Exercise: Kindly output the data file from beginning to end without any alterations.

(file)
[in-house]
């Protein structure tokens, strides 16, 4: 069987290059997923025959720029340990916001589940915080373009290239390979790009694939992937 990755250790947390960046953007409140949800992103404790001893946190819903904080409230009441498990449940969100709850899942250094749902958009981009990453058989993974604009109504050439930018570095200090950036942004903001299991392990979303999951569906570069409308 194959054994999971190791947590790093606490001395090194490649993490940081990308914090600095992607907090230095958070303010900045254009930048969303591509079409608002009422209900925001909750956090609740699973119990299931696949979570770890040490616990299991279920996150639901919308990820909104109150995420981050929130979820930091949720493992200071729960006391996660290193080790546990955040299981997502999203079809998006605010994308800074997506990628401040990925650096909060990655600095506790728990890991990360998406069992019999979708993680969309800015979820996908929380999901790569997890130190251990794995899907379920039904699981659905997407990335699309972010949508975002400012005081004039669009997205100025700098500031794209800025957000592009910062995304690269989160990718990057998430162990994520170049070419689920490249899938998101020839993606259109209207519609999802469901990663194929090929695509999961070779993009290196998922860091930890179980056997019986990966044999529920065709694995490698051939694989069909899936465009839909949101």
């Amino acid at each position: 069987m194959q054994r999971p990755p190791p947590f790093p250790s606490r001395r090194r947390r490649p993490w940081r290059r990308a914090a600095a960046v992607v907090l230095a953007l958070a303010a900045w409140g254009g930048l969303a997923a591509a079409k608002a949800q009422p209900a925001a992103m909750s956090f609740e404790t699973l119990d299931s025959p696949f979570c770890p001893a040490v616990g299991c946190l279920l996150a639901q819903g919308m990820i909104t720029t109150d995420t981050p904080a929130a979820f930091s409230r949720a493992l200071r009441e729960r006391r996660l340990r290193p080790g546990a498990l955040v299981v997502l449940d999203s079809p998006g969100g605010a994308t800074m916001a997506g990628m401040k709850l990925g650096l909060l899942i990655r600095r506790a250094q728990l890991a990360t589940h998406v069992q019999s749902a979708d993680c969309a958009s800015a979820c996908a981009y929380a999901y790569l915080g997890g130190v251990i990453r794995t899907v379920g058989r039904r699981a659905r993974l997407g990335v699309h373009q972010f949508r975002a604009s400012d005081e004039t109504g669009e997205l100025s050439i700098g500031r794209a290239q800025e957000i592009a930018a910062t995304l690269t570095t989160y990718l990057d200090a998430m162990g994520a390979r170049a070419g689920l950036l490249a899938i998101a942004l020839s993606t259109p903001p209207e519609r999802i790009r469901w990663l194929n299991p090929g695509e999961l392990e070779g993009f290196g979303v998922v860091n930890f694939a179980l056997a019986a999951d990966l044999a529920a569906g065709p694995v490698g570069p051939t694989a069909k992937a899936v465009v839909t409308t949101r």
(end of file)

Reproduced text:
[in-house]
């Protein structure tokens, strides 16, 4: 069987290059997923025959720029340990916001589940915080373009290239390979790009694939992937 990755250790947390960046953007409140949800992103404790001893946190819903904080409230009441498990449940969100709850899942250094749902958009981009990453058989993974604009109504050439930018570095200090950036942004903001299991392990979303999951569906570069409308 194959054994999971190791947590790093606490001395090194490649993490940081990308914090600095992607907090230095958070303010900045254009930048969303591509079409608002009422209900925001909750956090609740699973119990299931696949979570770890040490616990299991279920996150639901919308990820909104109150995420981050929130979820930091949720493992200071729960006391996660290193080790546990955040299981997502999203079809998006605010994308800074997506990628401040990925650096909060990655600095506790728990890991990360998406069992019999979708993680969309800015979820996908929380999901790569997890130190251990794995899907379920039904699981659905997407990335699309972010949508975002400012005081004039669009997205100025700098500031794209800025957000592009910062995304690269989160990718990057998430162990994520170049070419689920490249899938998101020839993606259109209207519609999802469901990663194929090929695509999961070779993009290196998922860091930890179980056997019986990966044999529920065709694995490698051939694989069909899936465009839909949101």
């Amino acid at each position: 069987m194959q054994r999971p990755p190791p947590f790093p250790s606490r001395r090194r947390r490649p993490w940081r290059r990308a914090a600095a960046v992607v907090l230095a953007l958070a303010a900045w409140g254009g930048l969303a997923a591509a079409k608002a949800q009422p209900a925001a992103m909750s956090f609740e404790t699973l119990d299931s025959p696949f979570c770890p001893a040490v616990g299991c946190l279920l996150a639901q819903g919308m990820i909104t720029t109150d995420t981050p904080a929130a979820f930091s409230r949720a493992l200071r009441e729960r006391r996660l340990r290193p080790g546990a498990l955040v299981v997502l449940d999203s079809p998006g969100g605010a994308t800074m916001a997506g990628m401040k709850l990925g650096l909060l899942i990655r600095r506790a250094q728990l890991a990360t589940h998406v069992q019999s749902a979708d993680c969309a958009s800015a979820c996908a981009y929380a999901y790569l915080g997890g130190v251990i990453r794995t899907v379920g058989r039904r699981a659905r993974l997407g990335v699309h373009q972010f949508r975002a604009s400012d005081e004039t109504g669009e997205l100025s050439i700098g500031r794209a290239q800025e957000i592009a930018a910062t995304l690269t570095t989160y990718l990057d200090a998430m162990g994520a390979r170049a070419g689920l950036l490249a899938i998101a942004l020839s993606t259109p903001p209207e519609r999802i790009r469901w990663l194929n299991p090929g695509e999961l392990e070779g993009f290196g979303v998922v860091n930890f694939a179980l056997a019986a999951d990966l044999a529920a569906g065709p694995v490698g570069p051939t694989a069909k992937a899936v465009v839909t409308t949101r």